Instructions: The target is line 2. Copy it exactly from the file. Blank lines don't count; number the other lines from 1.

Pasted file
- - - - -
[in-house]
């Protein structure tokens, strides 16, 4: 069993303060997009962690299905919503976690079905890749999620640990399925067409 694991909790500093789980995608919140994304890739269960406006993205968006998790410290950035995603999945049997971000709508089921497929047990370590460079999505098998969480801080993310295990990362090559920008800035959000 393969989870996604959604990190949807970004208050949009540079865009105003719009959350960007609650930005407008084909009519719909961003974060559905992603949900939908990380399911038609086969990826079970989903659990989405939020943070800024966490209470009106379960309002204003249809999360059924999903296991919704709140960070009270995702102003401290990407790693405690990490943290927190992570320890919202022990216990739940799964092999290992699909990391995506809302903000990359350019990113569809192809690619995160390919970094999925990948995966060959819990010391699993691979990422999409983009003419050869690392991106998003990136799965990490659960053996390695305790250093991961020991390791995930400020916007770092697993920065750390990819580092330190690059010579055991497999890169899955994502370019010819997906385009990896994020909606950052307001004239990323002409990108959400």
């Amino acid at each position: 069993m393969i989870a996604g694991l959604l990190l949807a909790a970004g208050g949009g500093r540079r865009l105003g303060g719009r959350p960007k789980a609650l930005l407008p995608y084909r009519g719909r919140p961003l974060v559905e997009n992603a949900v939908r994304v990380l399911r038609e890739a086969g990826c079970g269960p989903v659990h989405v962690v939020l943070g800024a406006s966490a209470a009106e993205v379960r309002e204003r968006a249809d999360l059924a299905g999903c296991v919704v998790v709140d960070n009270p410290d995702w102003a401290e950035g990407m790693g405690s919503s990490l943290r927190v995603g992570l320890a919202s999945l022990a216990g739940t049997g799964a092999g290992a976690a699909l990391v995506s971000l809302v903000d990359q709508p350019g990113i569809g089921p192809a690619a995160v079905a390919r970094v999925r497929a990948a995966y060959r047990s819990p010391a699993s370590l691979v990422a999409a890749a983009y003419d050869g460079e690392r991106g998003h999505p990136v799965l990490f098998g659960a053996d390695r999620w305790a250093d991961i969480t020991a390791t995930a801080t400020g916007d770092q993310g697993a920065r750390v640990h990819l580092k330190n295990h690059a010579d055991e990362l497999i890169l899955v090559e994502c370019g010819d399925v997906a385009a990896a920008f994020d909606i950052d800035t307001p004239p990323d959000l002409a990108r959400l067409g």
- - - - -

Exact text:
């Protein structure tokens, strides 16, 4: 069993303060997009962690299905919503976690079905890749999620640990399925067409 694991909790500093789980995608919140994304890739269960406006993205968006998790410290950035995603999945049997971000709508089921497929047990370590460079999505098998969480801080993310295990990362090559920008800035959000 393969989870996604959604990190949807970004208050949009540079865009105003719009959350960007609650930005407008084909009519719909961003974060559905992603949900939908990380399911038609086969990826079970989903659990989405939020943070800024966490209470009106379960309002204003249809999360059924999903296991919704709140960070009270995702102003401290990407790693405690990490943290927190992570320890919202022990216990739940799964092999290992699909990391995506809302903000990359350019990113569809192809690619995160390919970094999925990948995966060959819990010391699993691979990422999409983009003419050869690392991106998003990136799965990490659960053996390695305790250093991961020991390791995930400020916007770092697993920065750390990819580092330190690059010579055991497999890169899955994502370019010819997906385009990896994020909606950052307001004239990323002409990108959400």